Volume 40 Supplement 2

Proceedings of the XX National Congress of the Italian Society of Neonatology

Open Access

Chorioamnionitis and neonatal outcome: early vs late preterm infants

  • Lidia Decembrino1Email author,
  • Margherita Pozzi1,
  • Rossana Falcone1 and
  • Mauro Stronati1
Italian Journal of Pediatrics201440(Suppl 2):A22

DOI: 10.1186/1824-7288-40-S2-A22

Published: 9 October 2014

Chorioamnionitis (CA) describes an intrauterine status of inflammation and/or infection of placental membranes, refering to both histological and clinical CA [1]. It is considered the major risk of spontaneous preterm delivery, especially at earlier gestational age. The intrauterine exposure to infection/inflammation leads to the fetal inflammatory syndrome (FIRS) that together with CA is responsible for multiple organ injury, neonatal morbidity and mortality [2]. Strong evidences support that neonates exposed to CA are sicker at birth, have a higher rates of early-onset sepsis, respiratory distress syndrome (RDS), bronchopulmonary dysplasia (BPD), intraventricular hemorrhage (IVH), retinopathy of prematurity (ROP), patent ductus arteriousus (PDA) and surgical necrotizing enterocolitis (NEC) as compared with unexposed neonates [36]. Neonates with ≤ 28 weeks of gestational age (GA) have a significantly higher mortality than neonates with a longer gestation period [7]. Recently Pappas et al reported an increased odds of cognitive impairment and death/neurodevelopmental impairment in extremely low birth weight (ELBW) exposed to CA [8]. In infants born at 36 weeks or later in gestation CA has been indentified as an independent risk factor of CP [9]. Lee et al highlighted that acute histologic CA is a risk factor for adverse neonatal outcome in late preterm birth after preterm premature rupture of membranes (PPROM) [10]. Neverthless, the effects of CA on the neonatal outcome remain under debate, because gestation-independent effects of CA on neonatal outcomes are difficult to assess. Thus in some studies at adjusted analyses for GA, the adverse impact of CA on neonatal outcome is not confirmed [11]. Additionally in many study groups discrimination between ELBW and late preterm infants is not considered. In the future, sufficiently powered cohort studies and well-matched case-control studies will be able to provide useful informations regarding the different outcome between extremely and late preterms infants. An dequate antenatal screening and treatment for CA will improve the prognosis for infants at risk of multiple organ disease as a result of exposure to infection/inflammation before birth [1214].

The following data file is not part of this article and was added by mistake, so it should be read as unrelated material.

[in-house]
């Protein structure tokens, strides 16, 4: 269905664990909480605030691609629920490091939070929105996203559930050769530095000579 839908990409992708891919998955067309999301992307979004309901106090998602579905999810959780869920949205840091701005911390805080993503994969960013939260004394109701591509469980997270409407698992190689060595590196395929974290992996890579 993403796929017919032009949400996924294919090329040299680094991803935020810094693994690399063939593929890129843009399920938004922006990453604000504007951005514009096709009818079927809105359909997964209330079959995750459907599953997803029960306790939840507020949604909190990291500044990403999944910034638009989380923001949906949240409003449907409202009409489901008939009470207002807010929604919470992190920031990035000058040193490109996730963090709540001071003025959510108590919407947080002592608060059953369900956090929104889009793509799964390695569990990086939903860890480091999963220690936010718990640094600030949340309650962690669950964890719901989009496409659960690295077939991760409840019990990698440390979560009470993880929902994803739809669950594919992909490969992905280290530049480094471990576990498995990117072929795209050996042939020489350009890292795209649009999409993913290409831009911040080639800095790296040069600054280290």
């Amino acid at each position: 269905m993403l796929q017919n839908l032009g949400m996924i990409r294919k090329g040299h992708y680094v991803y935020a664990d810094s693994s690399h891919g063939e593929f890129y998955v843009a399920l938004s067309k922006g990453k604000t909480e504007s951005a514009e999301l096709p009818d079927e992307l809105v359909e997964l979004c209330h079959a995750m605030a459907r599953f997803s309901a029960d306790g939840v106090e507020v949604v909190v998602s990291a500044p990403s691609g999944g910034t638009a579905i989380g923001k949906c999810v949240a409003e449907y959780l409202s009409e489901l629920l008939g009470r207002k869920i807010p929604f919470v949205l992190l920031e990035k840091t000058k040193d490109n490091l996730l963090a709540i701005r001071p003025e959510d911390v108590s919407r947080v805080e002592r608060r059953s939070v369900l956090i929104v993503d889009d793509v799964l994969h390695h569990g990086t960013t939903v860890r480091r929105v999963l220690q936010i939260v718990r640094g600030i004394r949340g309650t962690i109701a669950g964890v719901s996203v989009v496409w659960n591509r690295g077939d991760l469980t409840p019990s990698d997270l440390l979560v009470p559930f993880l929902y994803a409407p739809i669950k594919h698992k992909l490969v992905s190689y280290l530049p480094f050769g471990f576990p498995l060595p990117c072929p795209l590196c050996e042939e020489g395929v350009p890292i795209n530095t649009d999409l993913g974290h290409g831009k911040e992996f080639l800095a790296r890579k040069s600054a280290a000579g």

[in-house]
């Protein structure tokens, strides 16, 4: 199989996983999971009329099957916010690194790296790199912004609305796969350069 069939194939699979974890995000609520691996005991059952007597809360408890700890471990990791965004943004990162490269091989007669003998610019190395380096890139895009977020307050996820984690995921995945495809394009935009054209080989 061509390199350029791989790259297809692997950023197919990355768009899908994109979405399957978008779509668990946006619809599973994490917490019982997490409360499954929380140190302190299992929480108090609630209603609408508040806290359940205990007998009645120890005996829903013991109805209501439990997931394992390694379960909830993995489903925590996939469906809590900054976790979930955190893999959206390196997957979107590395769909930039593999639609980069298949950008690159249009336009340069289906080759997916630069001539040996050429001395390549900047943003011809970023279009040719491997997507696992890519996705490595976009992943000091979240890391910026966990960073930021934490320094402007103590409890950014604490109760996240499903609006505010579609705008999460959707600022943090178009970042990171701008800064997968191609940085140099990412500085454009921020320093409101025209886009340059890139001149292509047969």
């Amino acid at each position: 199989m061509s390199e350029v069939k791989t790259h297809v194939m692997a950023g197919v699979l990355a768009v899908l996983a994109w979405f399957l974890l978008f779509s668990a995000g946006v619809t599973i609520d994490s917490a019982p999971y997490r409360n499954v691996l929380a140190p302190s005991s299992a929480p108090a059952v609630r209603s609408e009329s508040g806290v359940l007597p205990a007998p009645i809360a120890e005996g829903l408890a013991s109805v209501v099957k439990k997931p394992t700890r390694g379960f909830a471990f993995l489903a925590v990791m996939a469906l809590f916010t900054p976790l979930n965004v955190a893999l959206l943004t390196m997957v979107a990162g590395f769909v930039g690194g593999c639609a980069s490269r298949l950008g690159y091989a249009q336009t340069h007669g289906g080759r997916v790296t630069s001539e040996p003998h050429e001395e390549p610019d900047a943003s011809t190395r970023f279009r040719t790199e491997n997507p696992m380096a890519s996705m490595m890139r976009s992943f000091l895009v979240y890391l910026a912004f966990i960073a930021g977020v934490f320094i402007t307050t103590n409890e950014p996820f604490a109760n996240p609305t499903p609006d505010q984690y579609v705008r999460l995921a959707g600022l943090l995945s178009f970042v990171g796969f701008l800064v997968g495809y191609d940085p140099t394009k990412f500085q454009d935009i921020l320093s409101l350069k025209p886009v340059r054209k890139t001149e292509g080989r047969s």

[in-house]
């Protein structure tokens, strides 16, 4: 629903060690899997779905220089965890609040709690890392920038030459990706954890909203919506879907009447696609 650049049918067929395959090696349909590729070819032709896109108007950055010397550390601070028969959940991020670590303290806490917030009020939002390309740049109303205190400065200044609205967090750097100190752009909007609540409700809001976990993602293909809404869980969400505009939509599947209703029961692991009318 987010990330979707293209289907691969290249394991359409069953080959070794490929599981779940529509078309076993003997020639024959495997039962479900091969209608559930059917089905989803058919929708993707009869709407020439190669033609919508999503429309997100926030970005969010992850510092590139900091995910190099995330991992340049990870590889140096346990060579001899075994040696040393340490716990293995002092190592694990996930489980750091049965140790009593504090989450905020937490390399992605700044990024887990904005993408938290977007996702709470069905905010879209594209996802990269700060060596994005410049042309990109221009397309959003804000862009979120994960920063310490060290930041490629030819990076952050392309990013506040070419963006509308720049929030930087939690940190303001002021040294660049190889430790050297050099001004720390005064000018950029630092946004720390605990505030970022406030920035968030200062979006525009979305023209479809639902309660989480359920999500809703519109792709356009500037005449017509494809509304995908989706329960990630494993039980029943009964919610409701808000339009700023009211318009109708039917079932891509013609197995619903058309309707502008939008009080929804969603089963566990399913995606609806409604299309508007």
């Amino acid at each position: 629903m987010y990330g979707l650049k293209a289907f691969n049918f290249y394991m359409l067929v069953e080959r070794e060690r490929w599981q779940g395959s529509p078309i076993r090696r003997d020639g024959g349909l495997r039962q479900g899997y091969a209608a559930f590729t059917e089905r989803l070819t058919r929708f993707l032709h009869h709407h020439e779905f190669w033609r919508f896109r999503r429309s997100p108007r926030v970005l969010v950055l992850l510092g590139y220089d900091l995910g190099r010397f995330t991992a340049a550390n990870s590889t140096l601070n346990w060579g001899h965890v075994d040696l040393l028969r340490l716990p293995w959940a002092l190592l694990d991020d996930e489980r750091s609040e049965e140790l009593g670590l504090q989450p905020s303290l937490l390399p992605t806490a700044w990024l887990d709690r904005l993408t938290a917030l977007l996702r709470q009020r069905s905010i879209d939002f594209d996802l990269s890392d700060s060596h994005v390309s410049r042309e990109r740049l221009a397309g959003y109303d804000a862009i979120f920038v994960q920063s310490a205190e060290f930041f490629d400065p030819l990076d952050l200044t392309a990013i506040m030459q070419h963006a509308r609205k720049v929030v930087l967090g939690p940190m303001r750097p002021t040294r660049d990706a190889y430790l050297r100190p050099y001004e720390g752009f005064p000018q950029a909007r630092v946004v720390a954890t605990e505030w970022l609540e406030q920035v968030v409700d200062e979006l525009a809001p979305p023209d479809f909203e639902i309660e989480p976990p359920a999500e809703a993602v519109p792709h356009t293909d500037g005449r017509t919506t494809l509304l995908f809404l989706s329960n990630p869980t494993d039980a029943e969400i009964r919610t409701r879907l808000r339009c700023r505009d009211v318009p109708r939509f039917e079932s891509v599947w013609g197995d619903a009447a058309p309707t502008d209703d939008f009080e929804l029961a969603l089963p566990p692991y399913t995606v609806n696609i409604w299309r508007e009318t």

Authors’ Affiliations

(1)
Neonatal Intensive Care Unit, Fondazione IRCCS Policlinico San Matteo

References

  1. Hagberg H, Wennerholm UB, Savman K: Sequelae of chorioamnionitis. Curr Opin Infect Dis. 2002, 15: 301-306. 10.1097/00001432-200206000-00014.View ArticlePubMedGoogle Scholar
  2. Gotsch F, Romero R, Kusanovic JP, Mazaki-Tovi S, Pineles BL, Erez O, Espinoza J, Hassan SS: The Fetal Inflammatory Response Syndrome. Clinical Obstetrics and Gynecol. 2007, 50 (3): 652-683. 10.1097/GRF.0b013e31811ebef6.View ArticleGoogle Scholar
  3. Galinsky R, Polglase GR, Hooper SB, Back MJ, Moss TJ: The Consequences of Chorioamnionitis: Preterm Birth and Effects on Development. J Pregnancy. 2013, 2013 (2013): 412831-10.1155/2013/412831.PubMed CentralPubMedGoogle Scholar